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**The Official Shoe Care Thread: Tutorials, Photos, etc.** - Page 212

post #3166 of 8998
Molds require moisture of some sort to grow. However, the spores can persist for quite some time without moisture. Everytime you wear a pair of shoes the moisture returns and can be adequate to create a new 'bloom' of mold.

Try spraying them inside with Lysol after EVERY wear for a while.

Clean them with white vinegar on the outside (test a small area first to make sure it won't damage the finish.)

Sit them outside in the bright sunshine for a few days if it's available.

Persistence will be your friend.
post #3167 of 8998

Regular or neutra-air?

 

If regular, do I choose "crisp linen",  "spring waterfall" or "early morning breeze"?

 

I am nervous about this, but I give it a shot.

post #3168 of 8998
Try some antifungal foot/shoe powder.

Failing that I'd try a topical antifungal cream, the stuff you buy for athletes foot etc.
post #3169 of 8998
Mold issue got me thinking. Informal poll:

Insert trees immediately after taking shoes off or let them air out before treeing? If you wait, how long?

I've done both over the years and never noticed ill effect from either method. I've therefore settled on inserting trees immediately. That way I don't forget.
post #3170 of 8998
i tend to insert immediately.

sometimes i'll forget though. Let's face it, sometimes when you're taking off your clothes there are more pressing matters than putting some trees into your shoes.

Sometimes my shoes have gone 5 days or so without trees. I think it's fine as long as they go in fairly regularly.

Actually even if the shoes start curling up a little bit it doesnt bother me too much. I like things to look a little weathered.
post #3171 of 8998

I used to do that.  I've done some leather-work over the years and have a few books on the subject.  Belts mostly, just because its relatively cheap for some hides, rivets and buckles to make your friends single button belts in a solid 8-9 ounce leather, no cardboard.  Once every 2-3 years, Brettuns Village even has real 8-ounce English Briddle leather.  And, every book deals with shaping leather which must be done when the leather is damp for it to maintain shape.

 

Ergo, I've been following the as soon as its off straight to the trees.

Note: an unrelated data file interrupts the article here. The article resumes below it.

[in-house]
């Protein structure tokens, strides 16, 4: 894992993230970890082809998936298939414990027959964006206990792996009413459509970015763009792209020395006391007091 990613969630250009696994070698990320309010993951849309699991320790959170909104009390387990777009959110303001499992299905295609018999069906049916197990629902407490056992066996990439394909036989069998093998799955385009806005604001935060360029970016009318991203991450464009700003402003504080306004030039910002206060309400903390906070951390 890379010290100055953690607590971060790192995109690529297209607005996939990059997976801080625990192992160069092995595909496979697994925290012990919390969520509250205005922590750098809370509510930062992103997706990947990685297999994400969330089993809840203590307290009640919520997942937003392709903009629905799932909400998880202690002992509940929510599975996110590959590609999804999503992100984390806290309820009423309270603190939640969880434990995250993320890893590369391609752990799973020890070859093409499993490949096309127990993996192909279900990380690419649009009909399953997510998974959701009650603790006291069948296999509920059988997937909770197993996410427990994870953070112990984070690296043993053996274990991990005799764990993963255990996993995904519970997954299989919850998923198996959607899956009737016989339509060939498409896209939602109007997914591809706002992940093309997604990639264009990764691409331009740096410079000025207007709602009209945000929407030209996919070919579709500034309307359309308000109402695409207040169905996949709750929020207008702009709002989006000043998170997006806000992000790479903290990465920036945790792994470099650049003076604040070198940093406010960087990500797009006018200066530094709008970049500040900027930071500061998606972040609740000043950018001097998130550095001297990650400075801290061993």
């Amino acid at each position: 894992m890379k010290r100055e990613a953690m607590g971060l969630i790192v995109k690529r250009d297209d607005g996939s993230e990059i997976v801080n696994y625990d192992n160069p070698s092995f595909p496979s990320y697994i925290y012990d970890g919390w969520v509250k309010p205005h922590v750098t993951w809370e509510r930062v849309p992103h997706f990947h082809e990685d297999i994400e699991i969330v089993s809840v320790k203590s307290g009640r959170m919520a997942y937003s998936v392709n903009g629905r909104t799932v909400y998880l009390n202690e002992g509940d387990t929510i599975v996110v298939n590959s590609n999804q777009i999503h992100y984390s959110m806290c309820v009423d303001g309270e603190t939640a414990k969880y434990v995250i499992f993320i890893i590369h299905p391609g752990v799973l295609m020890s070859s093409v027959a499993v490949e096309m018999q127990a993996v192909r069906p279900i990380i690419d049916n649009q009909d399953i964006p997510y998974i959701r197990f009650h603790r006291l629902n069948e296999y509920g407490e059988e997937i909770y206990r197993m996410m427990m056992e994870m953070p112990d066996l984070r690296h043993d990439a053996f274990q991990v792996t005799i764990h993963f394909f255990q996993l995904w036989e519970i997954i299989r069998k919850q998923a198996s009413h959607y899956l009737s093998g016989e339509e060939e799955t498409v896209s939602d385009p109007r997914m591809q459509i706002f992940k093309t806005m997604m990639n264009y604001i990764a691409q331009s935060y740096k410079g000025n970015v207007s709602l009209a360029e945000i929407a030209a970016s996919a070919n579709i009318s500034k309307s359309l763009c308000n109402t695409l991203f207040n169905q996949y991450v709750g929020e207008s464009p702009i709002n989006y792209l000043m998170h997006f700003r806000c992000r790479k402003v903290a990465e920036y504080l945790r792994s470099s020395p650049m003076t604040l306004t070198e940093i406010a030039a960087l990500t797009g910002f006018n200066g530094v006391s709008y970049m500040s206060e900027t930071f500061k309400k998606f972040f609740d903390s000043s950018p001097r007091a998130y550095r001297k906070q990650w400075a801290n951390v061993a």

But then those Church's I screwed up with oxygen bleach... thought alcohol would do it (even poured an 1/8 of a container in, swished it around and emptied just a dark drop) and when it didn't mixed a strong batch percarbonate.  The rest is a 350$ mistake for the history books.

 

I'm pretty frustrated right now, to be honest.  I really don't want to treat my shoes with something that has "odor compounds" added because of the nice ceder smell.  Granted, Lysol should work if it doesn't stain the shoes, but even with repeat treatments I believe I should be stuck doing this for the life of the shoe which is extra effort I thought I was purchasing quality to AVOID.  Call me vain, but I thought tanned leather was very resistant to mold.

 

The better clothing I buy (thrift) the higher the maintenance costs.

 

On that note, I found a library preservation pdf which recommended 2-Phenylphenol in aqueous solution to combat mold.  Active ingredient in Lysol.  I wonder if I got some in bulk (~100$/kg) dissolved a bit and soaked my shoes for 2-3 days in a tub if would I destroy them...

 

Down this path madness and science lies!

post #3172 of 8998
post #3173 of 8998
Rénavateur applied on the sole edges:

QwmkQ.jpg

The suede still feels a bit damp, so I'm going to let it dry some more.


Also did the soles:

nOPUS.jpg
post #3174 of 8998

why do you apply reno to the soles and sole edge?

post #3175 of 8998
Quote:
Originally Posted by bik2101 View Post

why do you apply reno to the soles and sole edge?

 

Leather soles have been known to crack over time if they dry out too much. Reno might be overkill over something cheaper in this case, but the principle is keeping the leather plyable. I believe others use mink oil or similar products to do this.

post #3176 of 8998

.


Edited by Hampton - 11/2/12 at 10:48am
post #3177 of 8998
Quote:
Originally Posted by joiji View Post

Leather soles have been known to crack over time if they dry out too much. Reno might be overkill over something cheaper in this case, but the principle is keeping the leather plyable. I believe others use mink oil or similar products to do this.

Yes, I had some left over Reno, so I used that. The soles got wet while cleaning the shoes, so I thought I'd give them some extra attention. smile.gif
post #3178 of 8998
Quote:
Originally Posted by patrick_b View Post

Mold issue got me thinking. Informal poll:
Insert trees immediately after taking shoes off or let them air out before treeing? If you wait, how long?
I've done both over the years and never noticed ill effect from either method. I've therefore settled on inserting trees immediately. That way I don't forget.

Immediately for me.
post #3179 of 8998
Quote:
Originally Posted by patrick_b View Post

Mold issue got me thinking. Informal poll:
Insert trees immediately after taking shoes off or let them air out before treeing? If you wait, how long?
I've done both over the years and never noticed ill effect from either method. I've therefore settled on inserting trees immediately. That way I don't forget.

 

I try to do it immediately for calf. I try to give shell an hour or so before I put the trees in because it doesn't breathe as well and I want to let some of the moisture get out before the shoe trees go in. 

post #3180 of 8998
Added some brown wax on to finish the sole edges:

aDj4X.jpg
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